Q. – You’ve said on this very question that recognition of the Palestinian state is the least best solution for us…
THE MINISTER – No, I said reaching September with the status quo is the least best solution. Why? Because there’ll be a vote of the United Nations General Assembly. Will this vote lead to recognition of the Palestinian state? I can’t prejudge that, but if it were the case I don’t think it would be good for anyone. Not for the United States President, because people won’t be able to say his involvement had been very effective. Not for the Europeans, whose unity would unfortunately risk being compromised. Not for the Palestinians, because what would happen the next day? It won’t really change the reality of daily life in the Palestinian territories. And not for Israel, who will become a little more isolated and face a situation that’s harder to sustain politically and morally. That’s why it strikes me that we must avoid getting to that stage, and that the only way of avoiding getting to that stage is what we’re proposing: namely to get back around the table.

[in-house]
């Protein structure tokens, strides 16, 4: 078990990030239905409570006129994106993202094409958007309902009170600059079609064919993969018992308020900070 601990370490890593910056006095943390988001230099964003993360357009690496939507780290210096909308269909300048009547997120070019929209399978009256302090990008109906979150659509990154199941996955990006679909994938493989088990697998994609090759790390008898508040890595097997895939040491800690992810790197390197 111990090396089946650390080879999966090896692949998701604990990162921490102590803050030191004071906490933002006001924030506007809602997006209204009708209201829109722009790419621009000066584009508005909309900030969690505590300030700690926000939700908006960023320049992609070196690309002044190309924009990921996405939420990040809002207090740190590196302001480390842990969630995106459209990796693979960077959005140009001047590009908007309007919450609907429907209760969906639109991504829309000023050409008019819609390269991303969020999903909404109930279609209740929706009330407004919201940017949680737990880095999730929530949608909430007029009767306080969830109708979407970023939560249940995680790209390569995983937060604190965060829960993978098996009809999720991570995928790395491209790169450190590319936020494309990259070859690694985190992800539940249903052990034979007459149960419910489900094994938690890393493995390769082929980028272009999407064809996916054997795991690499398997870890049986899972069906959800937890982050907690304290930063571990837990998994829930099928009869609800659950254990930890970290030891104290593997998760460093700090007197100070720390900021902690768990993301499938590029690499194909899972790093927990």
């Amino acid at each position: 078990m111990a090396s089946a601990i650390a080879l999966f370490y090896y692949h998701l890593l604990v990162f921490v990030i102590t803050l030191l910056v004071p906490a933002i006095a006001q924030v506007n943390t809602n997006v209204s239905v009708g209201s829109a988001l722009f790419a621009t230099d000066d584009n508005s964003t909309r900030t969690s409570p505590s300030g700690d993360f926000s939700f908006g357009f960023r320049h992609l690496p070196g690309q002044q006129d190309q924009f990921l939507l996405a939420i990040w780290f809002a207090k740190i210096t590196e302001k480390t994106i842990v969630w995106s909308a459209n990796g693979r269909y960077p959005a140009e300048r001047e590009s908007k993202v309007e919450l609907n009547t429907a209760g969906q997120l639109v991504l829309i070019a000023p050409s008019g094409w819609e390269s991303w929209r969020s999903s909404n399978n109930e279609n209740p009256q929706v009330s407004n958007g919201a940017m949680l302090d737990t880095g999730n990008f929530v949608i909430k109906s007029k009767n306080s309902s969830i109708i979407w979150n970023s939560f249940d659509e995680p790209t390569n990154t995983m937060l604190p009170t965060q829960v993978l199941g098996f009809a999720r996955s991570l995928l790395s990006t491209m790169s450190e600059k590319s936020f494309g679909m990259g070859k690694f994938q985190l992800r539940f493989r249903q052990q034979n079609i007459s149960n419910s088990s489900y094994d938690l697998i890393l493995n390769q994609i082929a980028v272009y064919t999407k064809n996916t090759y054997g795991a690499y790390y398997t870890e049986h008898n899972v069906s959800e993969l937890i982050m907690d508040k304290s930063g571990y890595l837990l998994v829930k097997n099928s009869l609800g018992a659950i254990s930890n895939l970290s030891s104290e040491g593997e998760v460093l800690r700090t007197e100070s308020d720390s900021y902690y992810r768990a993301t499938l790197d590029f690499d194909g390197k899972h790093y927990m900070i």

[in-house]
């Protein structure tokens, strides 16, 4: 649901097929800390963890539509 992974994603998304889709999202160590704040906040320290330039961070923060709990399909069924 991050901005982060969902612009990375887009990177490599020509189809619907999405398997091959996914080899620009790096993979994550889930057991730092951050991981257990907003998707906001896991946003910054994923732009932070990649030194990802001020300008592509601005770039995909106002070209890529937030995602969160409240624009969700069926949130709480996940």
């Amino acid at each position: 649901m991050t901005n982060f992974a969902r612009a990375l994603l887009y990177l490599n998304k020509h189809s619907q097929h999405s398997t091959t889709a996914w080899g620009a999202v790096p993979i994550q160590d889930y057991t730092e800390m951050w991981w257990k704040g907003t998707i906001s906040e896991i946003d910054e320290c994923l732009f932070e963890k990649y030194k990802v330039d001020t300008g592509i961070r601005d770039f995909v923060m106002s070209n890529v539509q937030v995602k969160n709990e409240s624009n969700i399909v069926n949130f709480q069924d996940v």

Q. – How could you – France and Europe – be more effective than President Obama?
THE MINISTER – By all applying ourselves to it together, with them. It’s clear the Americans alone aren’t succeeding; well, the Americans plus the Europeans have an extra chance. (…)
Q. – Just now, Noam Shalit asked you for France to get a little more involved to secure the release [of his son, Gilad Shalit] and in particular to become a mediator. Are you going to agree?